“Lay the dead to rest” “Exorcise the demons” “Survive the onslaught”
A bit of light-hearted humour wouldn’t have been out of place, a good ol’ “KILL THE ZOMBIE SCUM” would make the suffering more sufferable.
At the end of the day, the objectives for each mission are very basic in the A-to-B formula. It’s such a shame considering that there is plenty of good stuff in this game, I have already mentioned the enemies. The summoners are a pain in the arse, they’re very similar to the Arch Vile in the DOOM games. Fire demons also freshen things up a bit.
But bosses…this was a chance gone begging.
Early on you’re introduced to the Occult General, an interesting boss. But after him what do you get? Eventually another Occult General or two and the end of game boss. A bit disappointing considering the scope for imagination is enhanced with zombies.
But boss grievances aside, my pet hate of difficulty spikes is on display here. From about level 13 onwards, bigger and badder battles that stretch the realms of what is considered fair were continuously thrown at me.
A room with 100 hundred normal Nazis, 2x Nazi Elites, a summoner and skeletons was not uncommon. It just became horribly unfair towards the end. I understand the effect it’s trying to have of course. It’s the end of the game, all of Hitler’s forces stand in your way and you are powering through them all. But it’s unnecessary. It’s where I think new bosses would be better served to make the challenge more bearable.
I found that in the later levels, I wasn’t even using my sniper rifle anymore as I was using the melee kick and machine gun wherever possible to deal with the large increase of threats. When your main weapon becomes more of a burden, is that not concerning?
Speaking of bosses…..THE FINAL BOSS IS HORRIBLE. What fourth dimension of hell created such difficulty? The tightness of your surroundings, the incessant waves of enemies, the strength of those enemies whilst avoiding the wrath of the biggest enemy of them all!
See, for all my complaints, the game shone in other areas. Nazi Zombie Trilogy perfectly created a dangerous and atmospheric environment. Lots of fog, eerie voices and religious iconography illustrate the world you’re in. Even the little touches are great. If left unattended for a few minutes, your controller will speak to you in an ominous voice saying things like “play with me”. I don’t know about you, but I find that disturbing, but a good kind of disturbing.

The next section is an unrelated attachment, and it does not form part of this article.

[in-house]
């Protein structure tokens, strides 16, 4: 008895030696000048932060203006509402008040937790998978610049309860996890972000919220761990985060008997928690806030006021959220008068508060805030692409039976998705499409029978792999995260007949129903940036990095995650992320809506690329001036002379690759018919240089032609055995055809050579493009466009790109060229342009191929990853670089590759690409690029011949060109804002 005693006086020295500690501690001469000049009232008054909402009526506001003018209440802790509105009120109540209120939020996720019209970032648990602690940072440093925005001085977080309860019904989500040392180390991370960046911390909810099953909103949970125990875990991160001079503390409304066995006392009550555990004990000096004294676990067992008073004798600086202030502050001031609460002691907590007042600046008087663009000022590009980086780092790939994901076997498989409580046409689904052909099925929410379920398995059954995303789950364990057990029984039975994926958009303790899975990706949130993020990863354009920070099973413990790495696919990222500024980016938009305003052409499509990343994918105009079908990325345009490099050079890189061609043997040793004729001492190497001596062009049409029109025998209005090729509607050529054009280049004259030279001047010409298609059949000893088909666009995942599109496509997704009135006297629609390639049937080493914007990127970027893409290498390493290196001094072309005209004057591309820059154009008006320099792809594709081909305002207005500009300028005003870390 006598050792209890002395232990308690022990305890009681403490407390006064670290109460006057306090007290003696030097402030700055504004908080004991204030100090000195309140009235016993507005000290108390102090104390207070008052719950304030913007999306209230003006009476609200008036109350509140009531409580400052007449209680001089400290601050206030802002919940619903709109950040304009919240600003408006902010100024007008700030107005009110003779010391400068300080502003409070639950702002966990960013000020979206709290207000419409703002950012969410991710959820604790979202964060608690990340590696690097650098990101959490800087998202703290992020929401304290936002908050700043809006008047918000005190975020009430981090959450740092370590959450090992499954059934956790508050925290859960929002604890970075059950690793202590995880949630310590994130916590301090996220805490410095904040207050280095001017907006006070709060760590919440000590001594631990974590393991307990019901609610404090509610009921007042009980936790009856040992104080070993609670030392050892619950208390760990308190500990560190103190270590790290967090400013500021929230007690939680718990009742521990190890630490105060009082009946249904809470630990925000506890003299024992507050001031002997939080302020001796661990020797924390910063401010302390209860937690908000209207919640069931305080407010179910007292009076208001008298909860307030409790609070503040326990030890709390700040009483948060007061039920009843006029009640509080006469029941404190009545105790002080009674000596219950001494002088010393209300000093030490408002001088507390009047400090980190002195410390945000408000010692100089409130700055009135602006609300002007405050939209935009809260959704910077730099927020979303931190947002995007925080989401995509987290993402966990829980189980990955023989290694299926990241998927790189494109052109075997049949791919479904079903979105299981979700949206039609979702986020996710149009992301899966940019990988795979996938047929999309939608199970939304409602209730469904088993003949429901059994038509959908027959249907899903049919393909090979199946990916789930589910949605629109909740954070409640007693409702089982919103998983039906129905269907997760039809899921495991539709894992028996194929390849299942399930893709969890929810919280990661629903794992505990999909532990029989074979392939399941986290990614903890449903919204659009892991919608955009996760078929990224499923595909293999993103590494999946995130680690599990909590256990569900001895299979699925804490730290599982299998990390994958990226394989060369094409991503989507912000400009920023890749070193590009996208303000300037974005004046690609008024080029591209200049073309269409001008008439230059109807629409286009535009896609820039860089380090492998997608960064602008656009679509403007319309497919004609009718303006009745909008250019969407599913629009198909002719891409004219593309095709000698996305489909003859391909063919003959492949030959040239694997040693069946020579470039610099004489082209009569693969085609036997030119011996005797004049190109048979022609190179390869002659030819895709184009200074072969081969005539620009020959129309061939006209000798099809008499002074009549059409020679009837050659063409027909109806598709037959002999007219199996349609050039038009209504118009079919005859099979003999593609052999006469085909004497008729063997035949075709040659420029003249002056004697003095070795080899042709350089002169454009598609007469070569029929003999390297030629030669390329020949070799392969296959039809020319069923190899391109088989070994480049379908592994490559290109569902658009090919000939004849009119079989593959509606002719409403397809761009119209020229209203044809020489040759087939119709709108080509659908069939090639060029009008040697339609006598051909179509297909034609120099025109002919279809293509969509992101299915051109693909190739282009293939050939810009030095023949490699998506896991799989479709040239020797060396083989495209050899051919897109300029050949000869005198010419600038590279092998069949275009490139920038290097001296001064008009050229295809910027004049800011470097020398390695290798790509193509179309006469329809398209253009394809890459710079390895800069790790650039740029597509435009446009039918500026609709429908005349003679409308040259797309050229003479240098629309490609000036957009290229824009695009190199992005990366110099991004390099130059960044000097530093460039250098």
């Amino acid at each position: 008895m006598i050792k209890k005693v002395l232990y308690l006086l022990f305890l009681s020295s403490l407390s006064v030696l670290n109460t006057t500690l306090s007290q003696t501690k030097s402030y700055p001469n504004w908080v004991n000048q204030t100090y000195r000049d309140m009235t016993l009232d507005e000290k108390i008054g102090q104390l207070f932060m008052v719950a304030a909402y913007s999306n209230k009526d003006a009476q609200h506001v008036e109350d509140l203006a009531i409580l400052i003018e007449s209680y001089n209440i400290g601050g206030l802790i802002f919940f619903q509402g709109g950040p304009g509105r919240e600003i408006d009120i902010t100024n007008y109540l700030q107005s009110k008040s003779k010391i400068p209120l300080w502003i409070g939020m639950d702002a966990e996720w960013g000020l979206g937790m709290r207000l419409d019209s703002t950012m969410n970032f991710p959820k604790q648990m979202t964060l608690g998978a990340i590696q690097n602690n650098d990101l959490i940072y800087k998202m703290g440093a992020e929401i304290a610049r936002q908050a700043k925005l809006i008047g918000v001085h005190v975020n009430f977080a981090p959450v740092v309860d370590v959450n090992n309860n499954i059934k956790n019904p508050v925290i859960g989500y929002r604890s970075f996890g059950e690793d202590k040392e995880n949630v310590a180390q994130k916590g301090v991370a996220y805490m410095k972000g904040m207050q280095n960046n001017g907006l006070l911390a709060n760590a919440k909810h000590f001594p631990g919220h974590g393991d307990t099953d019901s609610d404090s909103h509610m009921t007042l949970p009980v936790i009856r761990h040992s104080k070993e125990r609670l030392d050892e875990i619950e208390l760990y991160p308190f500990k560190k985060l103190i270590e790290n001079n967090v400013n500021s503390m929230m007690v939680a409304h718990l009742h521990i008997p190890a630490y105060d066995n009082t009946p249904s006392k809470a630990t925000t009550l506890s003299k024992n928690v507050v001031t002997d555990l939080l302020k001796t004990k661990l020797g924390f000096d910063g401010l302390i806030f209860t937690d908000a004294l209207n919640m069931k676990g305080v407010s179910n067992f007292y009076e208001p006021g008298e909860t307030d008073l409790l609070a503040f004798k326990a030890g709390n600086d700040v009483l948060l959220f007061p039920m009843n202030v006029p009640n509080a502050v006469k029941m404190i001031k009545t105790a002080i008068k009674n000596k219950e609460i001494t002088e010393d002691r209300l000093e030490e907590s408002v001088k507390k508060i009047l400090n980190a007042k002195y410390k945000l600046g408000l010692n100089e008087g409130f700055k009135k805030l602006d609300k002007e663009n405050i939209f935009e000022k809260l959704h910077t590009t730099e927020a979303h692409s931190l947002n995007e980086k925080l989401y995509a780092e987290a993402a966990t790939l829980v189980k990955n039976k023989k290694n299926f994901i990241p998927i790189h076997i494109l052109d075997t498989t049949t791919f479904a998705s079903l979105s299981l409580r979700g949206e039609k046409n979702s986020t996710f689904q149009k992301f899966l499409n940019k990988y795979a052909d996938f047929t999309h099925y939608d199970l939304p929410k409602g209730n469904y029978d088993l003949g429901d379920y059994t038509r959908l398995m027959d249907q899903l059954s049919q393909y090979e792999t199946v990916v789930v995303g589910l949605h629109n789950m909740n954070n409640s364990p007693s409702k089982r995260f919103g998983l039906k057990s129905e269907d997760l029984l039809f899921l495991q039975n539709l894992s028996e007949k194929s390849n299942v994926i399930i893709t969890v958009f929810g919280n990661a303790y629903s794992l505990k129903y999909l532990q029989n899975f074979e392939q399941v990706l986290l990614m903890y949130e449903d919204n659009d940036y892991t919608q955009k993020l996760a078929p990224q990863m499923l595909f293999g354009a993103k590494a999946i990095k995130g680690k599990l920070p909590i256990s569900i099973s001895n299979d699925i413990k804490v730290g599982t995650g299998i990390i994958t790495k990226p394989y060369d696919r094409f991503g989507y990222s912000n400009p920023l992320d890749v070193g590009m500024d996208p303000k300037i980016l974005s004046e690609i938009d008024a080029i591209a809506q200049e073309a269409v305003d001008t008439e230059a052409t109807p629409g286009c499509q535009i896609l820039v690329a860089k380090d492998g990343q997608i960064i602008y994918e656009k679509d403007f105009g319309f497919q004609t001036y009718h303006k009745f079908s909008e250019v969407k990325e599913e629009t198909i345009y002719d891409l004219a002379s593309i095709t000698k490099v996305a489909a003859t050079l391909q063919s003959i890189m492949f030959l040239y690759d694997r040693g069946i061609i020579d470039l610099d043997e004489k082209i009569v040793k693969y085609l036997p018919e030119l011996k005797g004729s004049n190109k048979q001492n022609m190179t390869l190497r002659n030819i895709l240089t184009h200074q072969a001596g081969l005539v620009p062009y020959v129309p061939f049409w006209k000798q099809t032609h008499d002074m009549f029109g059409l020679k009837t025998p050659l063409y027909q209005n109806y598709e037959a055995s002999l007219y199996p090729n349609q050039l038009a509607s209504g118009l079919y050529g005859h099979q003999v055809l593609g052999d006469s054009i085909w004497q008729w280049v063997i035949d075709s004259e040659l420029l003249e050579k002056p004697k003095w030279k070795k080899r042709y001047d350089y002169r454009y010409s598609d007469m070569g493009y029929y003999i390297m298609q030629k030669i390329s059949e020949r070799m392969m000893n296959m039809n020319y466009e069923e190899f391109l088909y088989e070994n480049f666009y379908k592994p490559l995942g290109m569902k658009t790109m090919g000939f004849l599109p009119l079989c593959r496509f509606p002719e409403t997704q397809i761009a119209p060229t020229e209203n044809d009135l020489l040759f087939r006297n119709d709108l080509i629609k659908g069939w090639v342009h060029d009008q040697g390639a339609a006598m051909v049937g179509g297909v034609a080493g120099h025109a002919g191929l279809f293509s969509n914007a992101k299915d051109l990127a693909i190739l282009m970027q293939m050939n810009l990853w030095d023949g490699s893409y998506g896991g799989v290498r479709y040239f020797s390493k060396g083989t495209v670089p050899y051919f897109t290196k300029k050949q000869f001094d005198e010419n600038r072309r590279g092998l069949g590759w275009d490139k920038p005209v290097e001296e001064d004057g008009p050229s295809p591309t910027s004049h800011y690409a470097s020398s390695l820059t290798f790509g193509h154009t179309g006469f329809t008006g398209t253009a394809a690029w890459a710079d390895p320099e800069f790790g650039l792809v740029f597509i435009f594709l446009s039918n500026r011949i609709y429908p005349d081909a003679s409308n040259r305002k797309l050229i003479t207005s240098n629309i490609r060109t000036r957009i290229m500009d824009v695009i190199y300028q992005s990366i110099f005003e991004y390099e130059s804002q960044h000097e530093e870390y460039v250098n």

In terms of overall length and content in the game: the fifteen levels can take anywhere between 20-45 minutes each, there are gold bars to find and bottles to shoot in every level and there is also a horde mode too.
Horde mode is a standard wave based game mode similar to the ones seen in Gears of War and even the survival mode in the Call of Duty. There are five different levels to choose from with each offering a different layout and different pattern of enemies appearing. As you get further into the waves, the challenge increases with tougher enemies being thrown into the mix.
+ Tense and varied environments
+ Gameplay is fun to an extent e.g headshots, combos etc
+ Good selection of weapons
+ Varied enemies in the later levels
- Very repetitive gameplay
- Lack of any real variety in the gameplay
- Stiff controls
- Extreme difficulty in later levels
- Boring, predictable A.I
Nazi Zombie Army Trilogy is a game that’s stifled by a lack of imagination. As a whole, you get your money’s worth with the game: lots of levels, collectibles and the horde mode. But in doing so you’re subjected to tedious gameplay that constantly repeats itself with little variety. The design of the levels is usually interesting as you’ll always feel that you’re submerged in zombie Berlin. There aren’t too many bad points with the game, it’s just that the bad points are crucial. With more refined gunplay and interesting missions this could have been a really good game. Instead it feels like more of a chore instead of immortalising itself in gaming folklore.